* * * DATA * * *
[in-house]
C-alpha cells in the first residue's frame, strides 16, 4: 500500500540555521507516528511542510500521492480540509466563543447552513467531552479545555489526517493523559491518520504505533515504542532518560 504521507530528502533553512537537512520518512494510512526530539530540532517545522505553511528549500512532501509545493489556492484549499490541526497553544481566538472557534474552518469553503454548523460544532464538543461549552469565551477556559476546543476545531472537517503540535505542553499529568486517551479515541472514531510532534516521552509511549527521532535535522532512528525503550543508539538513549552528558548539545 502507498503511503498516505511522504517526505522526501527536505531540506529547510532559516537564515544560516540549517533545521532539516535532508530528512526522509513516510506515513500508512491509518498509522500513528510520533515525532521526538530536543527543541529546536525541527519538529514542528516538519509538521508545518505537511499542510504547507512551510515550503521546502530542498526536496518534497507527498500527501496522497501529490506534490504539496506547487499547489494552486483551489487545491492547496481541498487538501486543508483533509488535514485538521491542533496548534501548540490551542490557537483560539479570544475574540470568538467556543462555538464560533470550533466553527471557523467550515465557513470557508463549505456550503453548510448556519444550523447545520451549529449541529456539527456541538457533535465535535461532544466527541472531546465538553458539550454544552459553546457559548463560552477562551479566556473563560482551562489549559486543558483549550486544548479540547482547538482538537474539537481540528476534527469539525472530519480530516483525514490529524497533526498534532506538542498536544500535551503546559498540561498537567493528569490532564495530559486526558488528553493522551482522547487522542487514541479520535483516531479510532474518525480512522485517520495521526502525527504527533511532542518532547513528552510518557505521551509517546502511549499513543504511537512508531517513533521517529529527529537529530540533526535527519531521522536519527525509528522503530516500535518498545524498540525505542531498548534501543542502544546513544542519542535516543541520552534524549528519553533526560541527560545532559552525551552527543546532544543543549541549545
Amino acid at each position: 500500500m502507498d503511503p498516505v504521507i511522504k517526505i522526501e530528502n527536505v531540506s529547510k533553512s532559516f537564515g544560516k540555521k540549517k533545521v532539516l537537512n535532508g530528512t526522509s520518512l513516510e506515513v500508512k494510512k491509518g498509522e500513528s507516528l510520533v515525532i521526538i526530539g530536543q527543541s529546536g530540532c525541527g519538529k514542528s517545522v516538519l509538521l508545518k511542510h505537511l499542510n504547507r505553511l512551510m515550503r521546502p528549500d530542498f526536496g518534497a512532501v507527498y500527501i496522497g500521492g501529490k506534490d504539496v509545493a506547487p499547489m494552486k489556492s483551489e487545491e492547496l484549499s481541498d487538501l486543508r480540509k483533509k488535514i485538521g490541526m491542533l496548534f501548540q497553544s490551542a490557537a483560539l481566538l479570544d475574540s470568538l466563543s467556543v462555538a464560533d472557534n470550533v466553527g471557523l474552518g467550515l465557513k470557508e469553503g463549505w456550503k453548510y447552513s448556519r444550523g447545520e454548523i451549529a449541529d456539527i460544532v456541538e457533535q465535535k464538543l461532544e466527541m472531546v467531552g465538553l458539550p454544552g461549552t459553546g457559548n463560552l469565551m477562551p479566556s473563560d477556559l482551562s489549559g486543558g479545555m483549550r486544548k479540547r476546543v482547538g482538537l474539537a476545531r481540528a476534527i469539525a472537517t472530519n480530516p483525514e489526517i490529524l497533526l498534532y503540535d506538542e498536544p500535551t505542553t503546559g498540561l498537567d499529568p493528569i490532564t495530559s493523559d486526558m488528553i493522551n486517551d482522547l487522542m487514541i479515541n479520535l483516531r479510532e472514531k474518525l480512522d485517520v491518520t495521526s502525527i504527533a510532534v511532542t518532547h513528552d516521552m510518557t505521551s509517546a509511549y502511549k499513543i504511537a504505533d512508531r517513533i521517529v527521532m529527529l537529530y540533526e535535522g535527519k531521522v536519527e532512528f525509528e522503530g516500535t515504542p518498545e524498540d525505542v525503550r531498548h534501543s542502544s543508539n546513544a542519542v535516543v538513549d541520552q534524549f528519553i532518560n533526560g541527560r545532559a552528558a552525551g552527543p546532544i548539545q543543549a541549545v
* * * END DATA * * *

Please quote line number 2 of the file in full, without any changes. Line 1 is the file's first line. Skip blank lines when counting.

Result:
C-alpha cells in the first residue's frame, strides 16, 4: 500500500540555521507516528511542510500521492480540509466563543447552513467531552479545555489526517493523559491518520504505533515504542532518560 504521507530528502533553512537537512520518512494510512526530539530540532517545522505553511528549500512532501509545493489556492484549499490541526497553544481566538472557534474552518469553503454548523460544532464538543461549552469565551477556559476546543476545531472537517503540535505542553499529568486517551479515541472514531510532534516521552509511549527521532535535522532512528525503550543508539538513549552528558548539545 502507498503511503498516505511522504517526505522526501527536505531540506529547510532559516537564515544560516540549517533545521532539516535532508530528512526522509513516510506515513500508512491509518498509522500513528510520533515525532521526538530536543527543541529546536525541527519538529514542528516538519509538521508545518505537511499542510504547507512551510515550503521546502530542498526536496518534497507527498500527501496522497501529490506534490504539496506547487499547489494552486483551489487545491492547496481541498487538501486543508483533509488535514485538521491542533496548534501548540490551542490557537483560539479570544475574540470568538467556543462555538464560533470550533466553527471557523467550515465557513470557508463549505456550503453548510448556519444550523447545520451549529449541529456539527456541538457533535465535535461532544466527541472531546465538553458539550454544552459553546457559548463560552477562551479566556473563560482551562489549559486543558483549550486544548479540547482547538482538537474539537481540528476534527469539525472530519480530516483525514490529524497533526498534532506538542498536544500535551503546559498540561498537567493528569490532564495530559486526558488528553493522551482522547487522542487514541479520535483516531479510532474518525480512522485517520495521526502525527504527533511532542518532547513528552510518557505521551509517546502511549499513543504511537512508531517513533521517529529527529537529530540533526535527519531521522536519527525509528522503530516500535518498545524498540525505542531498548534501543542502544546513544542519542535516543541520552534524549528519553533526560541527560545532559552525551552527543546532544543543549541549545